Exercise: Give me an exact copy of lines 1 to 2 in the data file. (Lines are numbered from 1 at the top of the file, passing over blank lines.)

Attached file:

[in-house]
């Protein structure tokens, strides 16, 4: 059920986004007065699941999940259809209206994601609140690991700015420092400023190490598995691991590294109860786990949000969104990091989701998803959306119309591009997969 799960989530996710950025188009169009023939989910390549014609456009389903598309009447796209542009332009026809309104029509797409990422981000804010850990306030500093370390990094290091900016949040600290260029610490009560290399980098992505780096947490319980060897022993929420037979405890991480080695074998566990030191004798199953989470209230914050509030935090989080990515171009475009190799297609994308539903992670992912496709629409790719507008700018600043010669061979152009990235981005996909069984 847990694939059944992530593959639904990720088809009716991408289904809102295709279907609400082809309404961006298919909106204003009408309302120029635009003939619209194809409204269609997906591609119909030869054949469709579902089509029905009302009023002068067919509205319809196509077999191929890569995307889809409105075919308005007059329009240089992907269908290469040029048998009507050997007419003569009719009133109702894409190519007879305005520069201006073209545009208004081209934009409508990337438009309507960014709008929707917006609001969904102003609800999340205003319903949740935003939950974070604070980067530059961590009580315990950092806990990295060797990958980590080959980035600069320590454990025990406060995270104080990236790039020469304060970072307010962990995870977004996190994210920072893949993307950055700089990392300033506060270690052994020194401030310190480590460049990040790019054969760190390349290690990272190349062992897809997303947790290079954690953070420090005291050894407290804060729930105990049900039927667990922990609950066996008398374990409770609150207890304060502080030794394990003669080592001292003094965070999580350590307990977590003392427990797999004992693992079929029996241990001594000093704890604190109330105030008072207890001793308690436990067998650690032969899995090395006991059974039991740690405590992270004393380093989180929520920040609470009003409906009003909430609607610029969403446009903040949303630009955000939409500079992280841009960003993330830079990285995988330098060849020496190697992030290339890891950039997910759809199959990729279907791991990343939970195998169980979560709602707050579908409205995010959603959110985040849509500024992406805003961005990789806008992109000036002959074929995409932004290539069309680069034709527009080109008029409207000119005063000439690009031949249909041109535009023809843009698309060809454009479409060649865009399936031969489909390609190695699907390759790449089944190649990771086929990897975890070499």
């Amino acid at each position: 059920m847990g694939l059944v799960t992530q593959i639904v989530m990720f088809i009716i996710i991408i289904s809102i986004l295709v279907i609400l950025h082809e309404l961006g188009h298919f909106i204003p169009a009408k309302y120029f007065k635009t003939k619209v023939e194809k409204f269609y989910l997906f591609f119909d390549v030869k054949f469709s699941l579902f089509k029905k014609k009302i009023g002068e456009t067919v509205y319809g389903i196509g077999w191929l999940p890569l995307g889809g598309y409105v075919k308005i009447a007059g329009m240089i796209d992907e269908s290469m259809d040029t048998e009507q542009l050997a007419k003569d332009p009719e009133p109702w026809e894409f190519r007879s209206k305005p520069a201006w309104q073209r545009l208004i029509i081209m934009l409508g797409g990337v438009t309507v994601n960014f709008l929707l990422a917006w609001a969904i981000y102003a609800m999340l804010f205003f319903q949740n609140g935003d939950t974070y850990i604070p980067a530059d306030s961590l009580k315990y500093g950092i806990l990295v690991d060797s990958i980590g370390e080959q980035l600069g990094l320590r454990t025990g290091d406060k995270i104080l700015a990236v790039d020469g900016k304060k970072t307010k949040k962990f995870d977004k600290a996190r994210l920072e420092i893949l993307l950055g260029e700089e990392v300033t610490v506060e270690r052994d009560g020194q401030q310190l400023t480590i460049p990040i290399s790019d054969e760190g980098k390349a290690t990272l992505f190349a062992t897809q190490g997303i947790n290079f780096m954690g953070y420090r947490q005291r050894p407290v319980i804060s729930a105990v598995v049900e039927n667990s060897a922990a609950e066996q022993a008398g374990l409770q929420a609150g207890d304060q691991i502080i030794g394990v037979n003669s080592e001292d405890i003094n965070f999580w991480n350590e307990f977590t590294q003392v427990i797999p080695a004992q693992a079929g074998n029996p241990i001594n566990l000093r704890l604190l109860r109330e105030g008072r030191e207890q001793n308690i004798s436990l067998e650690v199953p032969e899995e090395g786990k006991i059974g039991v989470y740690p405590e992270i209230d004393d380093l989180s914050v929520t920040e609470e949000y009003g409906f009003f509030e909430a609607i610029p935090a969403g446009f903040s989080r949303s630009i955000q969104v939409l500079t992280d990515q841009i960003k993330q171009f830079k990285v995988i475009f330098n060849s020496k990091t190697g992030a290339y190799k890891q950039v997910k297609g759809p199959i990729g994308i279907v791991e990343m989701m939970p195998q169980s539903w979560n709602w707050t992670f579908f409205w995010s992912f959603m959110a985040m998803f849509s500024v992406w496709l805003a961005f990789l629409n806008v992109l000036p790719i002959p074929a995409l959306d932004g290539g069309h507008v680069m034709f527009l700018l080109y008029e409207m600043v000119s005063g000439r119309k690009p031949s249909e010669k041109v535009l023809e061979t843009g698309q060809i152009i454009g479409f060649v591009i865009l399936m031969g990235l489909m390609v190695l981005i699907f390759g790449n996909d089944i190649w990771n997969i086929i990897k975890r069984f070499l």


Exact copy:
[in-house]
């Protein structure tokens, strides 16, 4: 059920986004007065699941999940259809209206994601609140690991700015420092400023190490598995691991590294109860786990949000969104990091989701998803959306119309591009997969 799960989530996710950025188009169009023939989910390549014609456009389903598309009447796209542009332009026809309104029509797409990422981000804010850990306030500093370390990094290091900016949040600290260029610490009560290399980098992505780096947490319980060897022993929420037979405890991480080695074998566990030191004798199953989470209230914050509030935090989080990515171009475009190799297609994308539903992670992912496709629409790719507008700018600043010669061979152009990235981005996909069984 847990694939059944992530593959639904990720088809009716991408289904809102295709279907609400082809309404961006298919909106204003009408309302120029635009003939619209194809409204269609997906591609119909030869054949469709579902089509029905009302009023002068067919509205319809196509077999191929890569995307889809409105075919308005007059329009240089992907269908290469040029048998009507050997007419003569009719009133109702894409190519007879305005520069201006073209545009208004081209934009409508990337438009309507960014709008929707917006609001969904102003609800999340205003319903949740935003939950974070604070980067530059961590009580315990950092806990990295060797990958980590080959980035600069320590454990025990406060995270104080990236790039020469304060970072307010962990995870977004996190994210920072893949993307950055700089990392300033506060270690052994020194401030310190480590460049990040790019054969760190390349290690990272190349062992897809997303947790290079954690953070420090005291050894407290804060729930105990049900039927667990922990609950066996008398374990409770609150207890304060502080030794394990003669080592001292003094965070999580350590307990977590003392427990797999004992693992079929029996241990001594000093704890604190109330105030008072207890001793308690436990067998650690032969899995090395006991059974039991740690405590992270004393380093989180929520920040609470009003409906009003909430609607610029969403446009903040949303630009955000939409500079992280841009960003993330830079990285995988330098060849020496190697992030290339890891950039997910759809199959990729279907791991990343939970195998169980979560709602707050579908409205995010959603959110985040849509500024992406805003961005990789806008992109000036002959074929995409932004290539069309680069034709527009080109008029409207000119005063000439690009031949249909041109535009023809843009698309060809454009479409060649865009399936031969489909390609190695699907390759790449089944190649990771086929990897975890070499």